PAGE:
Centre Stage with Napo Masheane (Part Two)

Posted on May 05, 2011

Hair & Comb" is on at the Masker Theatre until Saturday 7 May 2011.

(Click here for Part One of the interview.)

11. Are there any other facts about your career that you would like to share?

I have been a cultural activist for more than ten years, during which I have worked my self from being an actor and poet into being a playwright and a director. I have allowed my self to engage in writers/directing programs and use different avenue to grow confidence in the world that does not make it easy for women to own/tell their stories. I have branded my self as one of the few black female directors in South Africa. I create play, breath life into them until they reach stage. There are stories untold by us… stories that we share when we plait each other’s hair or when we cook and gossip during family gatherings… stories that seem hard to leave our kitchen tables. And theatre has allowed me to give these stories names and voices. I was Residential Director (2003 & 2007) of the University of Johannesburg Drama Society.

12. What Legacy would you like to like to leave to SA theatre?

I have a unique voice, coloured by our diverse South African cultures. I am living my dreams everyday. To be silent will be to committing self-suicide… I know that there is enough space for me to shine… and I always measure my growth, believe I can be more… right now… at this very moment. I create art that I can own and celebrate it so that I can share it with the world. (What people need to know is: I AM LIVING MY LEGACY NOW).

13. Do you think women directors in South Africa face particular challenges?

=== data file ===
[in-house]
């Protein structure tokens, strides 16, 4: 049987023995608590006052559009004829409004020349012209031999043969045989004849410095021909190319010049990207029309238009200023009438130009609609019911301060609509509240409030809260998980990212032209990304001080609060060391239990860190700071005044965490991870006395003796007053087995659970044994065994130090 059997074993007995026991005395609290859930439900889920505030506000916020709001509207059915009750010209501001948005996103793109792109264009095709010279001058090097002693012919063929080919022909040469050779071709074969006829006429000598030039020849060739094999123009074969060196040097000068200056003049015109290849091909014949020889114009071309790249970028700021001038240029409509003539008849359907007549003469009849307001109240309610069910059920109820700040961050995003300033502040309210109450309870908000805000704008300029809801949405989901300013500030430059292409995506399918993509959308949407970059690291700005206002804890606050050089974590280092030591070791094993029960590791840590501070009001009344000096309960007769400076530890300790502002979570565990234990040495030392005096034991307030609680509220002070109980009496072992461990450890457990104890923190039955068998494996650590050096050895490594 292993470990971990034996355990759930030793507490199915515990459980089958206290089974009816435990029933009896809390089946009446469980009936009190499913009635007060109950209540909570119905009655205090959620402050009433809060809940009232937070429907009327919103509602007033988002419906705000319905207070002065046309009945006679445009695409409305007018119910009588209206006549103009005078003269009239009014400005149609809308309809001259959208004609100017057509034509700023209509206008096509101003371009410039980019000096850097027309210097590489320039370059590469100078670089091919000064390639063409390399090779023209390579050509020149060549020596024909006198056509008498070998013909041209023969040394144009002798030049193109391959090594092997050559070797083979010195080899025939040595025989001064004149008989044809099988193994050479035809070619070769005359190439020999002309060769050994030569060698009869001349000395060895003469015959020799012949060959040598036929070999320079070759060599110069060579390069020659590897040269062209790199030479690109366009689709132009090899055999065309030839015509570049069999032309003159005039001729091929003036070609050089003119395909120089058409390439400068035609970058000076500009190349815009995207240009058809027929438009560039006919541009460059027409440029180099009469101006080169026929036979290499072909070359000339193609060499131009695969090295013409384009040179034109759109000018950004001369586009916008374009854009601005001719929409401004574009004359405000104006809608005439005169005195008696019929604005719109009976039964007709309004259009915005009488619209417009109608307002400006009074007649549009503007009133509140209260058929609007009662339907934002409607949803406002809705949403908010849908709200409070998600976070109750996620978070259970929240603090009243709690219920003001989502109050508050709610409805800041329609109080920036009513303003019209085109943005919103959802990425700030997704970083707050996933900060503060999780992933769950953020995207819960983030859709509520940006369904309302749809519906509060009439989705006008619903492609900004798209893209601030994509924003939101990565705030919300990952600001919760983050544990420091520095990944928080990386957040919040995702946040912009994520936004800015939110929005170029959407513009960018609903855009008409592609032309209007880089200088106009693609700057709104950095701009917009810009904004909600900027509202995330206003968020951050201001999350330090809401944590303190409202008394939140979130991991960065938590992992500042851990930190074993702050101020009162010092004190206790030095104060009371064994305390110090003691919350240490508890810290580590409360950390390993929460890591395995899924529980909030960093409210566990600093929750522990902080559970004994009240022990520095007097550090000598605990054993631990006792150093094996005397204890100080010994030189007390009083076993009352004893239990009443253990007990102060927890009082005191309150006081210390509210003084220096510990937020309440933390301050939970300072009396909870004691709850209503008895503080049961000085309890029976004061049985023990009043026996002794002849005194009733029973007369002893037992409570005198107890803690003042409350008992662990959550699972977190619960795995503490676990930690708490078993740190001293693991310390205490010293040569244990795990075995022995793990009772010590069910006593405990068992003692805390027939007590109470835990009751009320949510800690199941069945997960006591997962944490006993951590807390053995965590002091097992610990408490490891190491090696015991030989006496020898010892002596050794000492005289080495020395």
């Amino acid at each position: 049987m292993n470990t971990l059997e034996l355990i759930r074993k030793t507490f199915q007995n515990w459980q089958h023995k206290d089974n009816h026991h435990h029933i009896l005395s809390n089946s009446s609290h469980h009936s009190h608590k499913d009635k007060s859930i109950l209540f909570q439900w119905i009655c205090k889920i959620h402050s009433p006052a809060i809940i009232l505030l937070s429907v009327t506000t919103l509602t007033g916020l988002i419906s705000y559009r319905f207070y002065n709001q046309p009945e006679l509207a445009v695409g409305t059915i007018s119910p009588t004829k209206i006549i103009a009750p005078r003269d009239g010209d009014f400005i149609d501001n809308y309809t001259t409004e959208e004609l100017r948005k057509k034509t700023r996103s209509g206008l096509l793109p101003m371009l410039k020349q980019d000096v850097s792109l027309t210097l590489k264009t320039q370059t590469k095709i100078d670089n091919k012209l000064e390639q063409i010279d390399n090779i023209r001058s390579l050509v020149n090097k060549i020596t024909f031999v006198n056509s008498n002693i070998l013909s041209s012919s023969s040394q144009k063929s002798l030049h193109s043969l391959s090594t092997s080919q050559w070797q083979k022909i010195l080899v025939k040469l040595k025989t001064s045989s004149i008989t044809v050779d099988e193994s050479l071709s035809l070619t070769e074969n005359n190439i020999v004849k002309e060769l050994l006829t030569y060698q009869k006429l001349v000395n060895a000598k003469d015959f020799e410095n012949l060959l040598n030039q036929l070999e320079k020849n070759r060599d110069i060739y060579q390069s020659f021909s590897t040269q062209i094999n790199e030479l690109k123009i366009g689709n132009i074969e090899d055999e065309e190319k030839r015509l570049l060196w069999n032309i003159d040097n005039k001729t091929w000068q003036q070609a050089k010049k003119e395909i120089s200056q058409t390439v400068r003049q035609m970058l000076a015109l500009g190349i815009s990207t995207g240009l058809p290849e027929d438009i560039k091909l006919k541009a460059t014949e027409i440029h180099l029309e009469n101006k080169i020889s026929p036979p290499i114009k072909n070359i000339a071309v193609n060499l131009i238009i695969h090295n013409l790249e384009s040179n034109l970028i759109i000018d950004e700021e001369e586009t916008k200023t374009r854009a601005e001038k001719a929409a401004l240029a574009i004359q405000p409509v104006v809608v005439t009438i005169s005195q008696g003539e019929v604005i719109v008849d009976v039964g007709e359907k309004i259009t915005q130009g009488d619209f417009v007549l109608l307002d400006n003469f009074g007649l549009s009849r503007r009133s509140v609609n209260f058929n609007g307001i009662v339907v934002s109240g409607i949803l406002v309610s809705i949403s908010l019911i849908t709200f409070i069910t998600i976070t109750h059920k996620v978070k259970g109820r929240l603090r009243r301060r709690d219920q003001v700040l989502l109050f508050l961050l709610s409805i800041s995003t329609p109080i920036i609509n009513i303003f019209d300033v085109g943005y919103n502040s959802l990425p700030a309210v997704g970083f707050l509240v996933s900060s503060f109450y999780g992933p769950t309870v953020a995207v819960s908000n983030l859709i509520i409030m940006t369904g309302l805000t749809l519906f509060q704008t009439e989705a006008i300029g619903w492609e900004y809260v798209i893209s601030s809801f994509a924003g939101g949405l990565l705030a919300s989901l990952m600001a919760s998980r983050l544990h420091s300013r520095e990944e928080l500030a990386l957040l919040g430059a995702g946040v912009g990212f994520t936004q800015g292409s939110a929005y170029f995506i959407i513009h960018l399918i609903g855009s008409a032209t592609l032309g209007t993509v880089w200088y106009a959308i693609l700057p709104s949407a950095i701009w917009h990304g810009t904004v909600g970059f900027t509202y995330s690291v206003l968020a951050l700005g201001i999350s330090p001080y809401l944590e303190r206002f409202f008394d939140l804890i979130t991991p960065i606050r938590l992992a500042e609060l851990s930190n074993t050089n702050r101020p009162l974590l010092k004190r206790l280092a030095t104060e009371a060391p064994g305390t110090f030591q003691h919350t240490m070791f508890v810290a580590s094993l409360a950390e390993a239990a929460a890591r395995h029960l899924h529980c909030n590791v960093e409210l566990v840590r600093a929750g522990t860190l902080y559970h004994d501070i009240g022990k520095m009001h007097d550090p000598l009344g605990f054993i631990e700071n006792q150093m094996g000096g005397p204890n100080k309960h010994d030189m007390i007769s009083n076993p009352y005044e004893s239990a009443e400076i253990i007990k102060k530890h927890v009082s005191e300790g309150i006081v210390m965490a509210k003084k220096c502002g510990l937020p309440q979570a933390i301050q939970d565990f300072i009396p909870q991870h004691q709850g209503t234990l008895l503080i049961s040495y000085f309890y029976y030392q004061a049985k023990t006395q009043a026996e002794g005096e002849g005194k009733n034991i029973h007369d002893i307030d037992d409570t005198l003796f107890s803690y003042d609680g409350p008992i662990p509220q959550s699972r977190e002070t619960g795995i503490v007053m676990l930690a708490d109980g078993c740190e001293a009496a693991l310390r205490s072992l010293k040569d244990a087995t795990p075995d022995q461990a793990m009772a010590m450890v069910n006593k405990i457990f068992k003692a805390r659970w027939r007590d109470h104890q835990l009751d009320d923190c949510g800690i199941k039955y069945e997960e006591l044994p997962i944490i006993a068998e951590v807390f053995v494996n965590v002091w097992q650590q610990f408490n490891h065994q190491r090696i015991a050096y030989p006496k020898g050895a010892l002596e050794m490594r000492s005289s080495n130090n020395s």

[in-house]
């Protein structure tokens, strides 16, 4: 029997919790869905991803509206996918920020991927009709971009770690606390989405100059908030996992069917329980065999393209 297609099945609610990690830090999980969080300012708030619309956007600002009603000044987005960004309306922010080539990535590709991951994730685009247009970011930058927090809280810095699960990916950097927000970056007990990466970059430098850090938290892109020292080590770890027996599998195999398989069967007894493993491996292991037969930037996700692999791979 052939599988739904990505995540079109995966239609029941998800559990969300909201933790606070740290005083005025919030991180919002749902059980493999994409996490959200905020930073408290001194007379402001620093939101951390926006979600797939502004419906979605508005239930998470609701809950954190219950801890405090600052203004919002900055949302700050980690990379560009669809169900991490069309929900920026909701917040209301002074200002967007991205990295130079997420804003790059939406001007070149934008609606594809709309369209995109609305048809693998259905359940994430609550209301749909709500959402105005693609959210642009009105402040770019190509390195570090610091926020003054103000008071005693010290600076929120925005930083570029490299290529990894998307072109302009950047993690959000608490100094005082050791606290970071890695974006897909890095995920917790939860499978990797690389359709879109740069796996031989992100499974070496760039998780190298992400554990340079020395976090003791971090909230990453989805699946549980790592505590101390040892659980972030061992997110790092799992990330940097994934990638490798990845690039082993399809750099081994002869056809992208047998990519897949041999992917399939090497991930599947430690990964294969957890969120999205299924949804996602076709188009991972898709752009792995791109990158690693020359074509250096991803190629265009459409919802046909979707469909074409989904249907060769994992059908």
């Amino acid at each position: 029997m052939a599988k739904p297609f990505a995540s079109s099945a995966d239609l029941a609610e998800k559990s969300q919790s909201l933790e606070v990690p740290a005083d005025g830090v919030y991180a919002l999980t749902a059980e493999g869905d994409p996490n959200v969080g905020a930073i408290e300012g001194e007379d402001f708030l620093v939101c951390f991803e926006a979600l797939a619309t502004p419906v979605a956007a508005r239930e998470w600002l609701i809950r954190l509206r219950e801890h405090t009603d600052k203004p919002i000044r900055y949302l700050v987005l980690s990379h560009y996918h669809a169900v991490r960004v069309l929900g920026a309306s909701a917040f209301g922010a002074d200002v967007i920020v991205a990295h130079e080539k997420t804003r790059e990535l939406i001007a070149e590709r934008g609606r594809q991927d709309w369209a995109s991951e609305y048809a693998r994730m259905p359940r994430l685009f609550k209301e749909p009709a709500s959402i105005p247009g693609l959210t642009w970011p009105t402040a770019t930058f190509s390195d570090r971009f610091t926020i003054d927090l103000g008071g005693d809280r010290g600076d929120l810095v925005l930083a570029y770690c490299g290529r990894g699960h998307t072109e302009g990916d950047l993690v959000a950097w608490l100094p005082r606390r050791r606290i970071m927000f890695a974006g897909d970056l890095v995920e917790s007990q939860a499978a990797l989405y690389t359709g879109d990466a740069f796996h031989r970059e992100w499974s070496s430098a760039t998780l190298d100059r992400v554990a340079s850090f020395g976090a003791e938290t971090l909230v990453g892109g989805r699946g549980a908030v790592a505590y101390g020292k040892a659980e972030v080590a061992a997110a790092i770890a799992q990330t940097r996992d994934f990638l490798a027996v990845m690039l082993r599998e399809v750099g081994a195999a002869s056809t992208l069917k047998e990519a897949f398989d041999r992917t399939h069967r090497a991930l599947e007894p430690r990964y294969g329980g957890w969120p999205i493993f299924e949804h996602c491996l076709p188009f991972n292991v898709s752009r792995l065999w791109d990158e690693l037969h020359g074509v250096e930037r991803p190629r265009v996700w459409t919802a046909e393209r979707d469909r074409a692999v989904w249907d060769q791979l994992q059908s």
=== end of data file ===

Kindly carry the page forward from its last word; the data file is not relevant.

There is little said about the state of women directors in the South African Theatre. For the past years the theatre industry has been literary dominated by two groups of people: white theatre practitioners and black men. Black women are oppressed as people who have no “Voice of Writing or Directing” Somehow it feels like as a woman director you are always developing even when you work twice as much.

Somehow our country is silently saying, “If you’re an intellectual as a woman it’s okay. If you are a good writer it’s fine. If you are the best performer that’s even better. But if you are a director and the house is empty it’s a fail. Hard and painful as it is South African theatre including its writings and directing forms has not breathed fresh air into the future and growth of women directors.

14. Were there women (directors, writers etc) in South African theatre (from a historical point of view) that you think were instrumental in shaping the landscape of South African theatre as it is today?

I know of Gcina Mhlophe a storyteller, actor and poet, also Fatima Dike a playwright. Their voices were not as loud as their male counter parts. Women like Miriam Tladi; Ellen Khozwayo’s books were banned in the country. The odds of apartheid were against them, so many of us read their books after 1994. Given the state of what South Africa was it is hard to say how much they could have done in shaping our landscape. But were they female directors I knew of then? NO! I can name ten best black women actors and musicians from way back. But directors, no!

15. Could you please provide a list of what you consider to me your most prominent directorial work up to 2011? 

The Gods Are Not to Blame (Fuba School Of Dramatic Arts 1999)
No Mans Land (Gender play for Soweto Youth Drama Society 2000)
Queens Daughters (classic play for Grahamstown National festival 2003)
'94 Pre Primary School
(a celebration of South African Protest theatre 2004)
Colours of the diaspora (an international collective of black USA and SA women 2005).
The African Choir
(Market Theatre Laboratory 2007 & 2008)
Ishoba for USUTHU Dance Company (a traditional healer’s play revised and directed 2008)
Fat black women sing written and directed (produced by Market Theatre and Actors Centre) 2009
Lejwe (Each Stone Has a Home) Directed for National School Of the Arts 2009
Napo & Indigenous Orchestra (PACOFS & SPACE.COM @ Joburg Theatre and Viking Cruise Liners 2010)
Bubbly Bosoms - The South African State Theatre 2010
Mollo (The Woman In Me) - Joburg Theatre 2010
Hair & Comb (for UP’s Drama Department 2011).

Read more about Napo in the forthcoming chapter on women directors in South Africa by Prof Coetzee and Ms Loots (UKZN) in the book International women directors edited by Anne Fliotsos and Wendy Vierow.

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